THE gold, frankincense, and myrrh offered by the Wise Men reveal the Christ-child as king and God and sacrifice (Matthew 2.11). What is proclaimed in these gifts begins to be enacted in the verses which follow. Recognising that the Wise Men have “tricked” him in returning to the East by another route, an “infuriated” Herod commands that all the children in Bethlehem aged two and under are to be slaughtered.
As Stanley Hauerwas explains, Herod is quite right to identify the Christ-child as a threat. The conflict between Jesus’s reign and all other kingdoms arises because the Kingdom that he proclaims “is not some inner sanctuary” for purely private piety, but, rather, “an alternative world, an alternative people, an alternative politics”. If Christ is indeed the “King of the Jews” (Matthew 2.1), then Herod’s kingship is called into question (Brazos Theological Commentary on the Bible: Matthew).
While we see Christ’s kingship in this story, we also see foreshadowed the part that he plays as sacrificial victim (Hebrews 2.17). As St Peter Chrysologus explains, the Christ-child is providentially protected on this occasion so that he may offer himself on the altar of the cross. “Thus it was that Christ, when he was to become a man, was not to flee the death he escaped as an infant.”
From his infancy, Jesus’s life embraces vulnerability, and rejects the use of violence to impose his will. As the “pioneer” of our salvation (Hebrews 2.10), he is offering himself as the perfect sacrifice which can effect a reconciliation we are unable to achieve. Yet he is also marking a path of courageous and non-violent resistance of evil which will lead his followers to be “tested” by suffering as he was (2.16).
Commenting on our epistle, St John Chrysostom observes that sufferings are not simply “the fate of those who are utterly forsaken”, but “a perfecting and a cause of salvation”. They are the mark of every Christlike life; for “it was by leading him through sufferings that God first honoured his Son.”
The Slaughter of the Innocents is a revelatory event. It unveils Christ both as divine King (inaugurating a reign of peace which challenges this world’s), and as sacrifice (foreshadowing his perfect offering on the cross). Herod’s brutality also reveals the response of unbridled worldly power to the existence of a realm of truth and righteousness which it cannot manipulate or control.
But this passage has a relevance far beyond such extreme contexts. It is too comforting to externalise its message as applying only to evil tyrants. As Hauerwas observes, “all Jerusalem” was frightened with Herod at the news of the birth. Children are troubling to all who wish to be in control of their lives: “They rightly frighten us, pulling us as they do into an unknown future.”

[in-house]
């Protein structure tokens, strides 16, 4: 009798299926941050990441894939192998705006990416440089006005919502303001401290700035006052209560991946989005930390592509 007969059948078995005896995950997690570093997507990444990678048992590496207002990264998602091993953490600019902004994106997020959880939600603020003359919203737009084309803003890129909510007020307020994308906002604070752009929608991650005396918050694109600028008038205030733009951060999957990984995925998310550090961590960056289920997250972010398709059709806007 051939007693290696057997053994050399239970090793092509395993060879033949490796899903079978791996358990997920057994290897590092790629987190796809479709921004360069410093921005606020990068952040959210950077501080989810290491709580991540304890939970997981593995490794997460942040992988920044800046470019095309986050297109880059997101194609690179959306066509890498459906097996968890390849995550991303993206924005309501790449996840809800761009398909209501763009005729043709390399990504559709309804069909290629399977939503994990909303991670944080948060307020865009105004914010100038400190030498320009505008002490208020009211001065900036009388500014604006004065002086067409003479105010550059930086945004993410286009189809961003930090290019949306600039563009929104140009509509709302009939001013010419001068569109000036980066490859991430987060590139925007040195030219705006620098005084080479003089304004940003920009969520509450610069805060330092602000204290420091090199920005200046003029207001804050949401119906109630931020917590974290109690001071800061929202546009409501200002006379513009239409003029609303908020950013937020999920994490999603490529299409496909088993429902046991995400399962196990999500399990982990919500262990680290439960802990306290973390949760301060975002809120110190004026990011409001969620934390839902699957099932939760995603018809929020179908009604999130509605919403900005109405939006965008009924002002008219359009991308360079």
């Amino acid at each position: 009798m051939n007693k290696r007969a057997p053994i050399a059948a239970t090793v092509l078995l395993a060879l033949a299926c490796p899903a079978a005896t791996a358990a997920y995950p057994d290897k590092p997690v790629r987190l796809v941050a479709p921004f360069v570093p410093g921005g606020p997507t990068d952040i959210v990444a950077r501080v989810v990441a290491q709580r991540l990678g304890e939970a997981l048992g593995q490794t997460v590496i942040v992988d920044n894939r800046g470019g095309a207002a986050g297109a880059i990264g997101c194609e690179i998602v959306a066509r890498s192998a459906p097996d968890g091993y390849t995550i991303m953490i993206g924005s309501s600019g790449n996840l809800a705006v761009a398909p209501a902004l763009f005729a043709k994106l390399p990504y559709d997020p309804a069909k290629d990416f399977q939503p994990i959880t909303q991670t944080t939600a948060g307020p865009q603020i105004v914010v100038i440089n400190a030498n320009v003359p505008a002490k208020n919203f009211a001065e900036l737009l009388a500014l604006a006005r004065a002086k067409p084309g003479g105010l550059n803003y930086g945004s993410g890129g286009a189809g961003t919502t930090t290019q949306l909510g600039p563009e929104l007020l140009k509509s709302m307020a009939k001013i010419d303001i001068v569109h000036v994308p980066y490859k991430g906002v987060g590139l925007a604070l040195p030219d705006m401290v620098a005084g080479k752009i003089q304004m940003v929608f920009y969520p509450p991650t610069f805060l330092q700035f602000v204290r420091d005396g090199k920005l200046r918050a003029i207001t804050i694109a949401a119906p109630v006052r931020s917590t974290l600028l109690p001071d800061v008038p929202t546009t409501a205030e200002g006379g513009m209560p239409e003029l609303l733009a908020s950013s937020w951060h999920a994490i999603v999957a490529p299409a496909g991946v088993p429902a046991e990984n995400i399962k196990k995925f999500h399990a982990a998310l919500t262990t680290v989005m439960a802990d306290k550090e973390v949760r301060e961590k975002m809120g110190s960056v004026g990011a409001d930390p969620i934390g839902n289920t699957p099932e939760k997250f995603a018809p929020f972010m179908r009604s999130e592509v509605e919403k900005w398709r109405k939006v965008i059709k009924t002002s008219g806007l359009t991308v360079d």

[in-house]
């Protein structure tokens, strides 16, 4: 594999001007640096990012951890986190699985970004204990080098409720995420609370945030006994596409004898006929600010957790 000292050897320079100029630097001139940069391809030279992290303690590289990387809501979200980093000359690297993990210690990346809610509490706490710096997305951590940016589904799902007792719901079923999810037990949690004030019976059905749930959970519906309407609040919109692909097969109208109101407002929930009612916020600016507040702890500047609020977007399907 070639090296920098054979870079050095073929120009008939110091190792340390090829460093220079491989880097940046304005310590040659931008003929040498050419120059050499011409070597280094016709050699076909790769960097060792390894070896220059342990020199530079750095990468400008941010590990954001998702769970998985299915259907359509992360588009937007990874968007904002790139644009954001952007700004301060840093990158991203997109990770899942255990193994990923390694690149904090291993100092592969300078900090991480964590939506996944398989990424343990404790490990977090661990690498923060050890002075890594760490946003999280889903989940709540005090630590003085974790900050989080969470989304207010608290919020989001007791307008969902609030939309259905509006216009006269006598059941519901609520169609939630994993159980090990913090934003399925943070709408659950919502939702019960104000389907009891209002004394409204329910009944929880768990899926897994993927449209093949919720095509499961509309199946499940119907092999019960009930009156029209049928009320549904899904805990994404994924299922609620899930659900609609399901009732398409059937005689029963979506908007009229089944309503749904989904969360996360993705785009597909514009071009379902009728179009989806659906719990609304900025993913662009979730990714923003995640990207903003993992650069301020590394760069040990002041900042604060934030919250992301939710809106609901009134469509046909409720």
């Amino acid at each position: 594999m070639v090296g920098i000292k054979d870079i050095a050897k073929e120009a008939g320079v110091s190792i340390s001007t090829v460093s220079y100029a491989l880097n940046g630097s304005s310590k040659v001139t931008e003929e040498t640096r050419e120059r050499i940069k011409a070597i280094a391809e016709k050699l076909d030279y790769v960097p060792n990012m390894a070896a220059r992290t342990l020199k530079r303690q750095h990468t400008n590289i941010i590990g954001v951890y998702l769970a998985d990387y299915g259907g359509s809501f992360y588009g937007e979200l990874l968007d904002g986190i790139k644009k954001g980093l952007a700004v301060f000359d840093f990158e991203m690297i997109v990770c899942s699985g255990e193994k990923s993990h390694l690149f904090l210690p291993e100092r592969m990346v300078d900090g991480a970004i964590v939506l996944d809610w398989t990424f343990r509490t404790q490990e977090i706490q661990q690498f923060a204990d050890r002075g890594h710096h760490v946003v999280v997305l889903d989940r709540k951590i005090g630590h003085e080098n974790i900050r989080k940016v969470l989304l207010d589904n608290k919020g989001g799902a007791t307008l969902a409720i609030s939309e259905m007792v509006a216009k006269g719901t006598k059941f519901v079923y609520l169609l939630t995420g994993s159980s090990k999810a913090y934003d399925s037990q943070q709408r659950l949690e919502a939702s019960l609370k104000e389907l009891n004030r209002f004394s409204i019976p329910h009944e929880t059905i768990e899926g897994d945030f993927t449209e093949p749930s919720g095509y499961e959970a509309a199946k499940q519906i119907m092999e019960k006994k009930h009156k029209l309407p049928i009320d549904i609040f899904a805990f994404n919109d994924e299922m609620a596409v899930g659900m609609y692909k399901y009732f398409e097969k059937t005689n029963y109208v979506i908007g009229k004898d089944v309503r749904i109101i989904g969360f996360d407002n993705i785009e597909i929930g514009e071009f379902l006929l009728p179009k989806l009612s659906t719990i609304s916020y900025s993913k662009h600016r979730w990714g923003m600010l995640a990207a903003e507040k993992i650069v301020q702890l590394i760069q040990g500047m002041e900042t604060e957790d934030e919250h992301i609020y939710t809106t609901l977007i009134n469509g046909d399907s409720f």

From the earliest times, Christians have borne witness to the value of children’s lives — both before and after birth — in a manner that has brought them into conflict with the surrounding culture. Because our God has taken flesh, every stage of human love is sacred. As Anne Richards writes, the Church’s attitude to children must begin with a recognition that all human life exists not in its own right or power, but in response to God’s calling it into being. That call “is no more significant in the lives of adults than it is in the lives of unborn children, infants, or infirm elderly”. To cut off life prematurely is to “interrupt a unique and personal vocation” (Children in the Bible: A fresh approach).
Our Old Testament reading foreshadows God’s arrival among us in the person of Jesus. The prophet Isaiah tells God’s people that deliverance will not come from “a messenger or an angel”; rather, the Lord will redeem his people “by his own presence”. As Anna Case-Winters explains, Matthew’s narrative emphasises the manner in which Christ recapitulates the history of his people. “Bethlehem is the city of David, Egypt is the land of slavery and the Exodus, and Ramah is the place of mourning for exile” (Belief — A Theological Commentary on the Bible: Matthew).
In the birth of the Christ-child, Isaiah’s prophecy is fulfilled, as God does not only come among his people but enters into the depths of their oppression, exile, and suffering. Christ comes as their true King, and yet also as the sacrificial victim who will reconcile them to their heavenly Father.